After a fundamental disagreement as to how their company should be operated moving forward, chief executive and ordinary shareholder Peter agreed to buy out the four other ordinary shareholders on 1 June 2021.
On 2 June 2021, Peter tells you that the company borrowed a combined $15 million (interest-free under a five-year loan agreement) from the five ordinary shareholders in equal proportions three years ago.
While this loan was on track to be repaid using future cash flows, Peter explains that the company does not currently have enough funds to extinguish the debt. He wants to immediately cut ties with the other shareholders and consequently wants the company to extinguish the debt as soon as possible.
You check the terms of the original loan and, once you confirm that it allows for the assignment of debt and that it meets the conditions to allow this action, you arrange for the five shareholders to assign the outstanding debt from the company to Peter so that Peter can repay it using a personal loan he obtains from the bank. The terms of the assignment include an obligation that the company must now repay Peter all principal and interest repayments arising from the bank’s loan to Peter.
Peter decides to convert the debt owed to him into equity by way of a share subscription with a view to improving the company’s balance sheet.
On 3 June 2021, the company issues new ordinary shares and a dividend to Peter, who is then able to use the cash to subscribe for the newly issued shares.
Peter comes to you for tax advice in relation to the above transactions.
Are any of the costs incurred by his company stemming from the refinanced debt on 2 June 2021, including the payout costs, deductible for the purposes of income tax?
One of the most well-known sections of the ITAA97* is section 8-2, which provides that interest is deductible only to the extent to which it is incurred in gaining or producing assessable income or in carrying on a business for that purpose and is not of a capital, private or domestic nature.
The commissioner does not normally view interest as a capital outgoing because it is a recurring expense that does not secure an “enduring advantage” but rather secures the use of borrowed funds over the duration of the loan. Importantly, this view prevails even where the borrowed money is used to purchase a capital asset (Steele v. FC of T 97 ATC 4239; 99 ATC 4242).
However, you tell Peter that you require more information about both the payout costs and how the original loan was used, starting with whether it was used for an assessable income-producing activity, to determine whether the company can rely on the refinancing principle as discussed in Taxation Ruling 95/25 following FC of T v. Roberts & Smith 92 ATC 4380 in determining the deductibility of these costs.
Income tax consequences associated with Peter refinancing the company’s debt and repaying the outstanding debt owed to the shareholders
Peter’s actions of assigning the debt and then converting it into equity by way of share subscription enliven the commercial debt forgiveness provisions contained in div 245. Debts contemplated by this division include all commercial debts such as investments that are securities, and equity for debt swaps, and Peter’s above actions are respectively addressed in ss 245-36 and 245-37.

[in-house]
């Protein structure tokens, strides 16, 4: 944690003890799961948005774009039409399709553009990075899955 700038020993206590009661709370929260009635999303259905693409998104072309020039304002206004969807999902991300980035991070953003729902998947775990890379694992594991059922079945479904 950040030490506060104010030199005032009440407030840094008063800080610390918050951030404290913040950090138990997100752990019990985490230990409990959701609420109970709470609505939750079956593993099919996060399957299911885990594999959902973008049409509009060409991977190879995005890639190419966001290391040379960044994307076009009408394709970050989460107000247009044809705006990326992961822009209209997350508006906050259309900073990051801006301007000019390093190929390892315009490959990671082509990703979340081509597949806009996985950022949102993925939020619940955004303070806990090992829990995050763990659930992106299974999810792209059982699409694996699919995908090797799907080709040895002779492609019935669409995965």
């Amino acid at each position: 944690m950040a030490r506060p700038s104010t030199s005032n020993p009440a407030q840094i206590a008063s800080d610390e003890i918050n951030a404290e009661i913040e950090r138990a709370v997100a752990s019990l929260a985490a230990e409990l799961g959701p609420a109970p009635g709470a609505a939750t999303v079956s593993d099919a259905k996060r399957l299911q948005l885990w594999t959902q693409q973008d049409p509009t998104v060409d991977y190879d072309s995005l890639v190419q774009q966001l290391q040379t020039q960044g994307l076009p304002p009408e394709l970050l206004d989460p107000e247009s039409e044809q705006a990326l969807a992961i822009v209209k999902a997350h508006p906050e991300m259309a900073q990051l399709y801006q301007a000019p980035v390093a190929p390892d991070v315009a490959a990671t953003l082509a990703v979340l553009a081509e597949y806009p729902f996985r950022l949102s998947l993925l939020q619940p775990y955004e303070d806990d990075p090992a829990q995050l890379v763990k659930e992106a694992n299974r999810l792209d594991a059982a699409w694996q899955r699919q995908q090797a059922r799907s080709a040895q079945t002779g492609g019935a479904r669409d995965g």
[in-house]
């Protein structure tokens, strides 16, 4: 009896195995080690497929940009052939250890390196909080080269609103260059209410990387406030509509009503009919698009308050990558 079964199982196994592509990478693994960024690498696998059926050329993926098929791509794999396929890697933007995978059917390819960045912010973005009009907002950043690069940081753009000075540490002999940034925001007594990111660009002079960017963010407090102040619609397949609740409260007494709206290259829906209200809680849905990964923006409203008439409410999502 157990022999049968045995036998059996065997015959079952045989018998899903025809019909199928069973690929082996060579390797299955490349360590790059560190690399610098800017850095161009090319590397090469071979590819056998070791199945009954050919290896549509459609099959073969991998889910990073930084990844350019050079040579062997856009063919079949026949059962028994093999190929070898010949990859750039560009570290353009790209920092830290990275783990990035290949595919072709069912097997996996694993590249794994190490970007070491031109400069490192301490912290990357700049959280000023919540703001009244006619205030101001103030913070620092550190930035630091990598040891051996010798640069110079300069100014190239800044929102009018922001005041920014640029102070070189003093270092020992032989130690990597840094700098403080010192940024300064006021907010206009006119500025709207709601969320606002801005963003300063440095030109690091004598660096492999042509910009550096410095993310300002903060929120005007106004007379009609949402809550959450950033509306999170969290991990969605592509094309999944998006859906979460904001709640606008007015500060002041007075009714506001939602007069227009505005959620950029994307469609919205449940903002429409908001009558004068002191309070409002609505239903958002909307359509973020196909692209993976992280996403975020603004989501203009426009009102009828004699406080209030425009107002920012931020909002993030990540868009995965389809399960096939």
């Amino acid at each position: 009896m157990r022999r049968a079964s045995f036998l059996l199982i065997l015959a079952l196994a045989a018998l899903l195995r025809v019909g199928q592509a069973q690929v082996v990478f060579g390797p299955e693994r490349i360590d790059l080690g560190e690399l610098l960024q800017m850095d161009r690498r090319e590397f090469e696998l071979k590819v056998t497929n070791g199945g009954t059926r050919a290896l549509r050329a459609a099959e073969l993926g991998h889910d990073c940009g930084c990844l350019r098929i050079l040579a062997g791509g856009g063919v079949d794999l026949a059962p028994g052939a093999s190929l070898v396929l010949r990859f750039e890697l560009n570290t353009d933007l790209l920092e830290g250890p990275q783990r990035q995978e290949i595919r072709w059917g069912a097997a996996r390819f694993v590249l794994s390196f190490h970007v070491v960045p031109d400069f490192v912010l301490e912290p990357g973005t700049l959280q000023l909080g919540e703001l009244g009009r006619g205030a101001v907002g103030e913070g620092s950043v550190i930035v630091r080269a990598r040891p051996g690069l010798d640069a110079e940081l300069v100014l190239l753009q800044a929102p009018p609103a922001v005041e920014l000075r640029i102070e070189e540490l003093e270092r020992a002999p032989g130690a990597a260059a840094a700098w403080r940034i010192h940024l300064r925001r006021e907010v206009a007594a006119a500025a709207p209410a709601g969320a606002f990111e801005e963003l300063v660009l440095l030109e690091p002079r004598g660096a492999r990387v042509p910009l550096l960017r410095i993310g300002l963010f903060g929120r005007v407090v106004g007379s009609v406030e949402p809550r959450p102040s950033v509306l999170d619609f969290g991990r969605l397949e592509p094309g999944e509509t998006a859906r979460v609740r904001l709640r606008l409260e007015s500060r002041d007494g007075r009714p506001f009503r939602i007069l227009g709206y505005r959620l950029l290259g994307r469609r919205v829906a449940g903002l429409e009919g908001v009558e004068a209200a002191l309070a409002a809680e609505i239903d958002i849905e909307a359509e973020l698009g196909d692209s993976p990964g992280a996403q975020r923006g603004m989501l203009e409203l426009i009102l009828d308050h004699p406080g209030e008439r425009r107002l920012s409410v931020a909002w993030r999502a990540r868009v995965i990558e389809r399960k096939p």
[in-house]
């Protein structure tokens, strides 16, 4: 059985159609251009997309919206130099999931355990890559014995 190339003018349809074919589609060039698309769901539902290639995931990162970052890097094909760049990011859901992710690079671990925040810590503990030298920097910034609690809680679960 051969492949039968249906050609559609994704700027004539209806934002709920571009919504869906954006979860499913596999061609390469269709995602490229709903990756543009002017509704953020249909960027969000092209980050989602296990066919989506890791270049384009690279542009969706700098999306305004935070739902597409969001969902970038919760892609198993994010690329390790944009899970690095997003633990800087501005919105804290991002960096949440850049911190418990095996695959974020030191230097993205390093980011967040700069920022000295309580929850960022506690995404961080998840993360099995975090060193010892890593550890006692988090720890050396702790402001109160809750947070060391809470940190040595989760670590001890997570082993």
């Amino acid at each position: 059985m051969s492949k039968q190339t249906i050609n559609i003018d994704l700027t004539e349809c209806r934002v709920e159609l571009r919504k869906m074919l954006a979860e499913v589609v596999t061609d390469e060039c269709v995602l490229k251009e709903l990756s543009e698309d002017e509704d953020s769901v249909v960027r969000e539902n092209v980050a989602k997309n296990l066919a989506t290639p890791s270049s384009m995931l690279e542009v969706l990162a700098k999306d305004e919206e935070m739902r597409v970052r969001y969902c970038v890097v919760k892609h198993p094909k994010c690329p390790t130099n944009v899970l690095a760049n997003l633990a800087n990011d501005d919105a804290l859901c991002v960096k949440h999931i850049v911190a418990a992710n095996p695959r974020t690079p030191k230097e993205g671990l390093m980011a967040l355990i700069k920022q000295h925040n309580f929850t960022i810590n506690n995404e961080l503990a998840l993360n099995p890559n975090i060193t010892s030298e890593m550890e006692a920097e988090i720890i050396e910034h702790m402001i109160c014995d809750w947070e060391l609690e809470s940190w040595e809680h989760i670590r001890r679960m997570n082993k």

If the actions are found to qualify as commercial debt forgiveness, then the amounts forgiven will be applied to reduce, in the following order as at 12 July 2021:
- Prior income year revenue losses
- Net capital losses from earlier years
- Deductible expenditure
- Cost base and reduced cost base of assets
The above reduction ensures that the debt forgiveness does not create duplication of deductions in respect of the same outgoing.
You request from Peter a copy of the loan agreement as well as any related deeds of variation to assist you in confirming whether the original loan meets the minimum requirements to be considered a commercial debt. For example, the debt must not be forgiven in accordance with written agreements or arrangements entered into on or before 27 June 1996, and the debt must have been incurred in carrying on the business and it must not be of a capital, private or domestic nature (s 8-2) as previously discussed.
By the sounds of Peter’s business bust-up with the other ordinary shareholders, the debt was not remotely forgiven by reasons of natural love and affection. Nor was it a result of an action under bankruptcy law or forgiven as part of a deceased person’s will, nor any other factors listed in s 245-40 that would otherwise prevent the application of div 245.
Peter should follow the formula set out in s 245-65 to determine whether the value of the shares issued was in fact less than market value. If this was the case, then Peter would have failed to convert the total amount of the debt into shares. This would mean that the debtor’s “gain”, being the amount of the forgiven debt, would not be correctly recorded in the company’s tax return.
Furthermore, the creditor would still have the right to sue the company for the recovery of the debt, at least until the expiry of the relevant statute of limitations.
This would risk the ire of state revenue to the tune of alleged tax evasion under part IVA, let alone other legal claims of the creditor to enforce the debt.
This scenario demonstrates various complexities that can occur including what constitutes commercial debt forgiveness in the context where the debt is assigned or if a subscription for shares enables payment of the debt, the income tax consequences for Peter and for Peter’s company associated with refinancing the loan and extinguishing the debt to the company’s shareholders.
*Please note that all references are to the Income Tax Assessment Act 1997 (Cth) unless otherwise specified.
Georgia Adams, commercial lawyer, Owen Hodge Lawyers